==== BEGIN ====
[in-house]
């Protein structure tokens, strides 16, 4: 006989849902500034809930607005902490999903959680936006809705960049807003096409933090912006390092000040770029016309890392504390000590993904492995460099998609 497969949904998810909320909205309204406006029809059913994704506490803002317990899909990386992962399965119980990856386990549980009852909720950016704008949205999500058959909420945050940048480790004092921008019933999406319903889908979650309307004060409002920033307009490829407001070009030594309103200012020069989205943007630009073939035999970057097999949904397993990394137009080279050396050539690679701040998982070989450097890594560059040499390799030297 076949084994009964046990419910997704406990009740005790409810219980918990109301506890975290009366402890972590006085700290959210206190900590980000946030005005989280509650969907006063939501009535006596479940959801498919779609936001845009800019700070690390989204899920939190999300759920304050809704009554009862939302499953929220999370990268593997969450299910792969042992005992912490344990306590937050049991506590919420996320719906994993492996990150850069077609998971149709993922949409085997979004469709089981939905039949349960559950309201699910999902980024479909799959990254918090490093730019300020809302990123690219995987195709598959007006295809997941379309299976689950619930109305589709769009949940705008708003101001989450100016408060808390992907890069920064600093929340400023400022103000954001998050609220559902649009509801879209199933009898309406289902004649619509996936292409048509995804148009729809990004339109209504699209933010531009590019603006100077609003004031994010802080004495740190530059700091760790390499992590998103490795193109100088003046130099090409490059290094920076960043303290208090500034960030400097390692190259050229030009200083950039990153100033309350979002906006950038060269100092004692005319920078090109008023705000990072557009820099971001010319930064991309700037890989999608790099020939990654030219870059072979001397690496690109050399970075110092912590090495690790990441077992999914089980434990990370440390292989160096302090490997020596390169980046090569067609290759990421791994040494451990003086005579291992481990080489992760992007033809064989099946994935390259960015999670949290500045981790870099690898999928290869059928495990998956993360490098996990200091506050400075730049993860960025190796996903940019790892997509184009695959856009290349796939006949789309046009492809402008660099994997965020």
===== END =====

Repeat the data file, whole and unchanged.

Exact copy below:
[in-house]
């Protein structure tokens, strides 16, 4: 006989849902500034809930607005902490999903959680936006809705960049807003096409933090912006390092000040770029016309890392504390000590993904492995460099998609 497969949904998810909320909205309204406006029809059913994704506490803002317990899909990386992962399965119980990856386990549980009852909720950016704008949205999500058959909420945050940048480790004092921008019933999406319903889908979650309307004060409002920033307009490829407001070009030594309103200012020069989205943007630009073939035999970057097999949904397993990394137009080279050396050539690679701040998982070989450097890594560059040499390799030297 076949084994009964046990419910997704406990009740005790409810219980918990109301506890975290009366402890972590006085700290959210206190900590980000946030005005989280509650969907006063939501009535006596479940959801498919779609936001845009800019700070690390989204899920939190999300759920304050809704009554009862939302499953929220999370990268593997969450299910792969042992005992912490344990306590937050049991506590919420996320719906994993492996990150850069077609998971149709993922949409085997979004469709089981939905039949349960559950309201699910999902980024479909799959990254918090490093730019300020809302990123690219995987195709598959007006295809997941379309299976689950619930109305589709769009949940705008708003101001989450100016408060808390992907890069920064600093929340400023400022103000954001998050609220559902649009509801879209199933009898309406289902004649619509996936292409048509995804148009729809990004339109209504699209933010531009590019603006100077609003004031994010802080004495740190530059700091760790390499992590998103490795193109100088003046130099090409490059290094920076960043303290208090500034960030400097390692190259050229030009200083950039990153100033309350979002906006950038060269100092004692005319920078090109008023705000990072557009820099971001010319930064991309700037890989999608790099020939990654030219870059072979001397690496690109050399970075110092912590090495690790990441077992999914089980434990990370440390292989160096302090490997020596390169980046090569067609290759990421791994040494451990003086005579291992481990080489992760992007033809064989099946994935390259960015999670949290500045981790870099690898999928290869059928495990998956993360490098996990200091506050400075730049993860960025190796996903940019790892997509184009695959856009290349796939006949789309046009492809402008660099994997965020």